"Get happy, go vegan!" reads the back cover of the April VegCookbook Club pick, How It All Vegan!: Irresistible Recipes for an Animal-Free Diet. I forgot how joyful and fun this book is. It's a great selection for spring, a time of growth and renewal. 

This book is also an excellent gateway for newbies to plant-based diets, with its easy recipes, powerful personal testimonials, and loads of "Veganism 101" info. There are even sections on making natural household cleaners and beauty products. And a chapter on feeding kids, featuring silly recipes like "Fart Sandwiches" and homemade play dough.
I do wish the cookbook had photographs of the food, in addition to those kitschy black-and-white photos of 1950s-era homemakers. However, even without glossy pics, the DIY aesthetic from the book's handmade zine beginnings conveys a lot of energy.

In fact, I first remember finding Kramer and Barnard's cookbooks in an anarchist book store and thinking that they were so punk rock. These were books to start the revolution! Yet they were also suitable to share with loved ones due to the authors' totally pleasant, non-threatening, and self-deprecating style. (Well, they are Canadian.)

I also learned the term "vegan police" here and continue to resist joining that police squad. So, yeah, there are some recipes in the book that call for honey. But just swap maple syrup or agave; no biggie.

Here's what I've made so far:
Spicy Black Bean Burgers
This truly spicy vegetable and bean burger is simple to throw together. You sauté veggies and then add them to mashed beans, bread crumbs, and spices. I did swap mushrooms for the corn. The hardest part was keeping the patties from falling apart. It felt like they could use some type of binding ingredient. Packing each cooked patty into a pita helped them hold together. I also added watercress and the spread below.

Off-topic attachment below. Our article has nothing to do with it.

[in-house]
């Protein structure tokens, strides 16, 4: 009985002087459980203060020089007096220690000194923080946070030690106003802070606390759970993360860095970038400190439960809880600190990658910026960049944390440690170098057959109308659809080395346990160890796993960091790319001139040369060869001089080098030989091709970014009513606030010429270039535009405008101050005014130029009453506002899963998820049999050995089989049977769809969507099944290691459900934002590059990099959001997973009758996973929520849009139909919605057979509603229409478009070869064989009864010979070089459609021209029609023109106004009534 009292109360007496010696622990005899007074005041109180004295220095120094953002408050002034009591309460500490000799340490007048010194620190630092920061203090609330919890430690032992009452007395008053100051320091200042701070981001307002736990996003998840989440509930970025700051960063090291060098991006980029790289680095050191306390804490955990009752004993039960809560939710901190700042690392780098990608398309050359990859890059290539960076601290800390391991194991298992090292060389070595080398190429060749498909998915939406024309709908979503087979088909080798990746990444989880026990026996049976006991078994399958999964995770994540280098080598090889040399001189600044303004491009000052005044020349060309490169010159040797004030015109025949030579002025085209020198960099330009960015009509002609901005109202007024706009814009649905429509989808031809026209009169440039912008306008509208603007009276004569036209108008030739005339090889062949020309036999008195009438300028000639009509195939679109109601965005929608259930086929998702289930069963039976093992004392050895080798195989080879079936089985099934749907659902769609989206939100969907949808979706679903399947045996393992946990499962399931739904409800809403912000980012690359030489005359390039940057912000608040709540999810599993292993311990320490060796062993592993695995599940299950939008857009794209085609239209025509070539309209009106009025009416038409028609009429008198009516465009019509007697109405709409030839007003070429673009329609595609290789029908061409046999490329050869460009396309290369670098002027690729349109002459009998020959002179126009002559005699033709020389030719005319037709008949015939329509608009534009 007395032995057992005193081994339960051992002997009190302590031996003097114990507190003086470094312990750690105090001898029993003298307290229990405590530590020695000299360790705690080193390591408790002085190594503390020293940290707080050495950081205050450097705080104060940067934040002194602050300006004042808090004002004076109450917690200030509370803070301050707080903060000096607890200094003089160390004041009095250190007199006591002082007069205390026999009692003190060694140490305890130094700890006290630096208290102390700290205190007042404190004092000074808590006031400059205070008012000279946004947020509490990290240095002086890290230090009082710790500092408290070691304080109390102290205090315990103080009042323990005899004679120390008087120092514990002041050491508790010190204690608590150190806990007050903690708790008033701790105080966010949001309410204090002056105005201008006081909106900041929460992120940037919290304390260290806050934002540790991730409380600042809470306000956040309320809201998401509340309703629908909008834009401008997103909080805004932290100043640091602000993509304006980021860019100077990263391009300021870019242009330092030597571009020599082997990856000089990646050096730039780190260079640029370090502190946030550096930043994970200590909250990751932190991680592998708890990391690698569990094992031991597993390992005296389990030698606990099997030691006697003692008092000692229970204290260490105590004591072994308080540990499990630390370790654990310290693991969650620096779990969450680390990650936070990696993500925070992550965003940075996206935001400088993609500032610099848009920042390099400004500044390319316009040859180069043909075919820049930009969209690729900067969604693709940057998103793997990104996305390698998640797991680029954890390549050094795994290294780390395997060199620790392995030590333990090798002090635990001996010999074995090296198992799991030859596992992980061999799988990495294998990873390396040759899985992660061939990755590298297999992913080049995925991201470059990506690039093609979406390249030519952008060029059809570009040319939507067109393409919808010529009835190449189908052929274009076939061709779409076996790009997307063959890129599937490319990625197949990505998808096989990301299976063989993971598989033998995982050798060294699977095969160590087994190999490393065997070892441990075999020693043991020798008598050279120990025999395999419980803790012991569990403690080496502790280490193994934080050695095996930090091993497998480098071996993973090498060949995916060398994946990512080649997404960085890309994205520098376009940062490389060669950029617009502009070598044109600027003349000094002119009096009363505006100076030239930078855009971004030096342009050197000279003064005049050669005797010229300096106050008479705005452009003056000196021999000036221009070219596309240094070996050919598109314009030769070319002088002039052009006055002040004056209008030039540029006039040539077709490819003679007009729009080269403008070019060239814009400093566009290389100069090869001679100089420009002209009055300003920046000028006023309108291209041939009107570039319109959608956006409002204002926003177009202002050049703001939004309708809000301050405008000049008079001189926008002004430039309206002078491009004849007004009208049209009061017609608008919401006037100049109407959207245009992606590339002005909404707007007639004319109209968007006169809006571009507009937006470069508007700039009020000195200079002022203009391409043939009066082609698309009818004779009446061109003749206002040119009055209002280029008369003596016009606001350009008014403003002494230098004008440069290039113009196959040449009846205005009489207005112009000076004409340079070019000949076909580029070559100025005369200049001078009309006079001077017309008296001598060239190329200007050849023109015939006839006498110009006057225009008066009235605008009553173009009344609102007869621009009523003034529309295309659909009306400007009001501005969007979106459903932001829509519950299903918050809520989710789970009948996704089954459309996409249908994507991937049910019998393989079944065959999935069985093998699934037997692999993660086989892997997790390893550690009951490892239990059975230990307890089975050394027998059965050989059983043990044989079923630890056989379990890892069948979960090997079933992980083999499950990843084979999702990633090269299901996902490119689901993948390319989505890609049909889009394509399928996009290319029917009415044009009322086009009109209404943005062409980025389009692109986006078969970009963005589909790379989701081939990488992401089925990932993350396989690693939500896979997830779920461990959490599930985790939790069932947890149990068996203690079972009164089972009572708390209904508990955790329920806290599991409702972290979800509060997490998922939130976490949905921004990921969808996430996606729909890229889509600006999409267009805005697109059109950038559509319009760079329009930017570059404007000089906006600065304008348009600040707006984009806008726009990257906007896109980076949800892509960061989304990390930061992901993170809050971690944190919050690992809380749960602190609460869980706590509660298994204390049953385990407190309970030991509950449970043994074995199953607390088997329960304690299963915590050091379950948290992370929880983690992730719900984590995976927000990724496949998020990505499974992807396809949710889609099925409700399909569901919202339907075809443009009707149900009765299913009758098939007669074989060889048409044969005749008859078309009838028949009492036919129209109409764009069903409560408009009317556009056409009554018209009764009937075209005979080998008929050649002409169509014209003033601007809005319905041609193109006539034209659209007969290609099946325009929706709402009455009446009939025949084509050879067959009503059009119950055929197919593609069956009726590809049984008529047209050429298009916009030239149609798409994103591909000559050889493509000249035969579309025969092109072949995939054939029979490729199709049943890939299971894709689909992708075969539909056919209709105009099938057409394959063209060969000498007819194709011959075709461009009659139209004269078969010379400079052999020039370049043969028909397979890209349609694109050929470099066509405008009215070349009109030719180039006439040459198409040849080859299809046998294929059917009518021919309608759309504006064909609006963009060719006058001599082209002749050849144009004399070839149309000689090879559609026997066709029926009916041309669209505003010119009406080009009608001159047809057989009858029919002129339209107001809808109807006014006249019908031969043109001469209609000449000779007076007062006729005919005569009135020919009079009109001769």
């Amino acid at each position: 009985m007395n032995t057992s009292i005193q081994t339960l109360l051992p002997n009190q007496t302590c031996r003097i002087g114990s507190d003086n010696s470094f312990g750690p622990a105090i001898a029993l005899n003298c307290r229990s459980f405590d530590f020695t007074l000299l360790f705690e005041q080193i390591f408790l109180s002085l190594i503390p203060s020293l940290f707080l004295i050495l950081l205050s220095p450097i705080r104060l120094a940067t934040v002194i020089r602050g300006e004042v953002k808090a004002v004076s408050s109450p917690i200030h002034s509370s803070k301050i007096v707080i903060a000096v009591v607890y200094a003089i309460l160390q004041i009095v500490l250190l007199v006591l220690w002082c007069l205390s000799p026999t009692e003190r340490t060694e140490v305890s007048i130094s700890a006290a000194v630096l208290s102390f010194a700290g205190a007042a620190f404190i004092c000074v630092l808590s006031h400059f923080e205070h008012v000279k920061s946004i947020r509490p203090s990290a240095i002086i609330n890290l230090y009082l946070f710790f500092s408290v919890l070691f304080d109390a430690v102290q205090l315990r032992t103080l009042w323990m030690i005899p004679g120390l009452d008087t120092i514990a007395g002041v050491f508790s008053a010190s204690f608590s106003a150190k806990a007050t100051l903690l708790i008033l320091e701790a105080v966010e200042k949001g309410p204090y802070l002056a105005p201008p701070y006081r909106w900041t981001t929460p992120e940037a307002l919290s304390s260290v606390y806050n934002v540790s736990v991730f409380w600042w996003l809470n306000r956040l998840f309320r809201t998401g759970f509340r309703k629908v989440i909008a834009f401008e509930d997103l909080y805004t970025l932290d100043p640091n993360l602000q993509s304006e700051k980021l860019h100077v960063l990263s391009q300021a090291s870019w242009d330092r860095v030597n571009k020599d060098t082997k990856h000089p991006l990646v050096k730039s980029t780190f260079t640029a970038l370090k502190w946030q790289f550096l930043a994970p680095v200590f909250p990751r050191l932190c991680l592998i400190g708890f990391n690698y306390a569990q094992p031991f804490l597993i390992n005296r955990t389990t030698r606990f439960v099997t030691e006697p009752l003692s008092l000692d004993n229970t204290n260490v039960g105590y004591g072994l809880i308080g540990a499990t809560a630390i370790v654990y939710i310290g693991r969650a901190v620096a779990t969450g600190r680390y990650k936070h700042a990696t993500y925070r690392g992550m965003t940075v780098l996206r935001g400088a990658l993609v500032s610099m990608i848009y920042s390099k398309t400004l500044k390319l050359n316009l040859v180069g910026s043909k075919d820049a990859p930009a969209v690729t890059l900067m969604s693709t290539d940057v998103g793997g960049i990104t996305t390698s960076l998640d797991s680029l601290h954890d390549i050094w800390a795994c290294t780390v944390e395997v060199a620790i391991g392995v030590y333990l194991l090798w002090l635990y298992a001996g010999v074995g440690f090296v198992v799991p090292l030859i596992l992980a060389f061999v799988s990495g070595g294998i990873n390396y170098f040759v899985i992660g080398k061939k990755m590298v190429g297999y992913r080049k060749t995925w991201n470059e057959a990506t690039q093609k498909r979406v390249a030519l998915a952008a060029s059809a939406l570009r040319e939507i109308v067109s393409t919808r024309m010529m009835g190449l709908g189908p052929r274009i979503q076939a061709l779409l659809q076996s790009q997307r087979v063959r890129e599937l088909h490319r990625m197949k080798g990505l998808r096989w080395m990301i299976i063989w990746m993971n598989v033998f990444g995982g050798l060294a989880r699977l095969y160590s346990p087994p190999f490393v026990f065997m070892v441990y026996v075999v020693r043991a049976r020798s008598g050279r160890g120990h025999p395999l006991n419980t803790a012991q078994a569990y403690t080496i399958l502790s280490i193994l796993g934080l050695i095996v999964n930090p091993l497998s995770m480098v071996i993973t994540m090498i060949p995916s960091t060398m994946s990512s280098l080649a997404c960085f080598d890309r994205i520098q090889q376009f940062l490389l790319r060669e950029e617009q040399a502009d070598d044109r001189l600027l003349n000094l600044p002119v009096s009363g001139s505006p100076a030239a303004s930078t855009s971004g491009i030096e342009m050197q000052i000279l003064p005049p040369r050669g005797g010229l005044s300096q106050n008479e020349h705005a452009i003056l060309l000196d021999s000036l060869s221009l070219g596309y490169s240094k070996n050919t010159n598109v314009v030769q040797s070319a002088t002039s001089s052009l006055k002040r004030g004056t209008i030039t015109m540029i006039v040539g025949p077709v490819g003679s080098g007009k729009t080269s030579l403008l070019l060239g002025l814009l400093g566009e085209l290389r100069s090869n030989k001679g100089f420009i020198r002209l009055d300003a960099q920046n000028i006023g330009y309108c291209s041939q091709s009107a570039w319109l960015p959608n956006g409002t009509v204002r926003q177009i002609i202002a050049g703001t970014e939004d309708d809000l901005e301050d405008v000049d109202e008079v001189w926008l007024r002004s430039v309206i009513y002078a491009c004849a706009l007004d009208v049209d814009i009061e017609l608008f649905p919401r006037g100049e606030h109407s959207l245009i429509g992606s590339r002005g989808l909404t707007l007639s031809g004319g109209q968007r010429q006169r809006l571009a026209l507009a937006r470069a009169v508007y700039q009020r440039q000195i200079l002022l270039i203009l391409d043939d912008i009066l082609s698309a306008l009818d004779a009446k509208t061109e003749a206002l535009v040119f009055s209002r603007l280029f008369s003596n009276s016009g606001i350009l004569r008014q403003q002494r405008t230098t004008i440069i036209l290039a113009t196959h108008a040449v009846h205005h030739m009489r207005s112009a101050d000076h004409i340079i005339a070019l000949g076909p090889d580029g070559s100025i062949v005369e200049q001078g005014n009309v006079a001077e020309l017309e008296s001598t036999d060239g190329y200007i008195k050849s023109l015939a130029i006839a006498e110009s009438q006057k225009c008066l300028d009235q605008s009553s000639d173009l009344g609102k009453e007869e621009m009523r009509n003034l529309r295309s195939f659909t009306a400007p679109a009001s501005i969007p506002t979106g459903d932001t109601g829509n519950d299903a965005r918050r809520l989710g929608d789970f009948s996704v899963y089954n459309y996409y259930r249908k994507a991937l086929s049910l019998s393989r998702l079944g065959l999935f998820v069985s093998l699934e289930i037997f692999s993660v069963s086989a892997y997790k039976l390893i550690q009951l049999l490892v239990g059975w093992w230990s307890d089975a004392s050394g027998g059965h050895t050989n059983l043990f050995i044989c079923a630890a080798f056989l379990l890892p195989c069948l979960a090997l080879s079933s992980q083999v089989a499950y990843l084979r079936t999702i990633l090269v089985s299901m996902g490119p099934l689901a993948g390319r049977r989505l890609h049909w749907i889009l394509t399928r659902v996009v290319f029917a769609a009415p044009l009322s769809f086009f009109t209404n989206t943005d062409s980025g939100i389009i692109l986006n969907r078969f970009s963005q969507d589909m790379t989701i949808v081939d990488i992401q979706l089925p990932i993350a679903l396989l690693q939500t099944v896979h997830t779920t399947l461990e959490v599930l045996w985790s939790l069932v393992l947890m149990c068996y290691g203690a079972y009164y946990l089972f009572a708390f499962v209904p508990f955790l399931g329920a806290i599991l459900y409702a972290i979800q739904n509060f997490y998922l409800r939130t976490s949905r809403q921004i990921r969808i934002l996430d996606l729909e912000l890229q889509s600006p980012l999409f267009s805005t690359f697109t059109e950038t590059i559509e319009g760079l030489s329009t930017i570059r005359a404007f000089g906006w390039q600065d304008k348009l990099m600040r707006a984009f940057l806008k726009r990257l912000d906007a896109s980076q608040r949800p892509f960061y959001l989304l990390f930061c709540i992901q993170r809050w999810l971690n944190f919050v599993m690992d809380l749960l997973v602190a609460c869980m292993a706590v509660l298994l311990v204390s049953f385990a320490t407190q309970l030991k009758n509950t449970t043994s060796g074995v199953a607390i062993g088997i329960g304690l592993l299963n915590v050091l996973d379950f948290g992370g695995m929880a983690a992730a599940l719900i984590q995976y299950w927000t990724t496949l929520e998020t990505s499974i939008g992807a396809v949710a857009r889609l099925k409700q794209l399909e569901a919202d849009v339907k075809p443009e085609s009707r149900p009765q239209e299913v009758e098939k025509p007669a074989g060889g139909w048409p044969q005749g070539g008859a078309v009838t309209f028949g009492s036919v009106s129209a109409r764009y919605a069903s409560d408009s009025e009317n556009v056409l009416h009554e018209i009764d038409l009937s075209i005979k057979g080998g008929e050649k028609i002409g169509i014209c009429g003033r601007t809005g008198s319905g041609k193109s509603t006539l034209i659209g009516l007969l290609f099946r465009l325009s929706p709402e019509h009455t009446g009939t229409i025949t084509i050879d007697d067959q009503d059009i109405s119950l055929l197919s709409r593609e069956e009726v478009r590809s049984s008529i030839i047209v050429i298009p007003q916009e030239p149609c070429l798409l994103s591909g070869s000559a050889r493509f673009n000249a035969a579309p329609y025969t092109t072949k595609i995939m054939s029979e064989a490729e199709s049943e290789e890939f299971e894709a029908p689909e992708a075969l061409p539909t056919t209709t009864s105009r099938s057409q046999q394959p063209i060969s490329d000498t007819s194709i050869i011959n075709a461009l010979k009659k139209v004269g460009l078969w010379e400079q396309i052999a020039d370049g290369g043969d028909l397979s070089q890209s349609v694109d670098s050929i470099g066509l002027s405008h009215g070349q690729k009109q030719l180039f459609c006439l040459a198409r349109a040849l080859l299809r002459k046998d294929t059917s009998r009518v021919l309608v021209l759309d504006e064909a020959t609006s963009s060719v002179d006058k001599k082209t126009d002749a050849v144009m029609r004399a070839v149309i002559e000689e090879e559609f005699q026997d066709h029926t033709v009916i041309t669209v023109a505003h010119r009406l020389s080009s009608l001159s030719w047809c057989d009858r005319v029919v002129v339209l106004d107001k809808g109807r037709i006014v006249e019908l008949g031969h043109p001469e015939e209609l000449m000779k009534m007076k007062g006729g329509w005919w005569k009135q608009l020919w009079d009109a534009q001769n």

Sunflower Seed Avocado Spread
It's been a while since I played with avocado. This recipe kind of gilds the lily. I don't think avocado needs sunflower seeds and tahini. It's got enough healthy fat and flavor going for it, straight up. Also the turmeric gave the spread a sallow hue. This recipe made a lot; so I'm saving some for burritos later in the week. 
Faux Feta
My Mom is a fan of this recipe. So I made it after her fashion, in a wide-mouthed Mason jar. Basically you flavor tofu (cubed or crumbled) with oil, vinegar, and dried spices. Due to poor planning, I ran out of basil. So I added dill, which is another fresh-flavored dry spice that perked up the marinade. I don't think this tofu trick would satisfy real feta enthusiasts but it works for me. It's excellent atop salads.

Wednesday, April 3, 2013

Cherry blossom foodie resources and a smoothie

Okay, these are magnolia blossoms.
Every year I forget how crowded cherry blossom season is in the District. The entire city is overrun with tourists, even far from the Tidal Basin. I always wonder what guidebooks or travel apps these travelers are using to navigate the city's foodways?

For hungry veggie tourists, I'd recommend: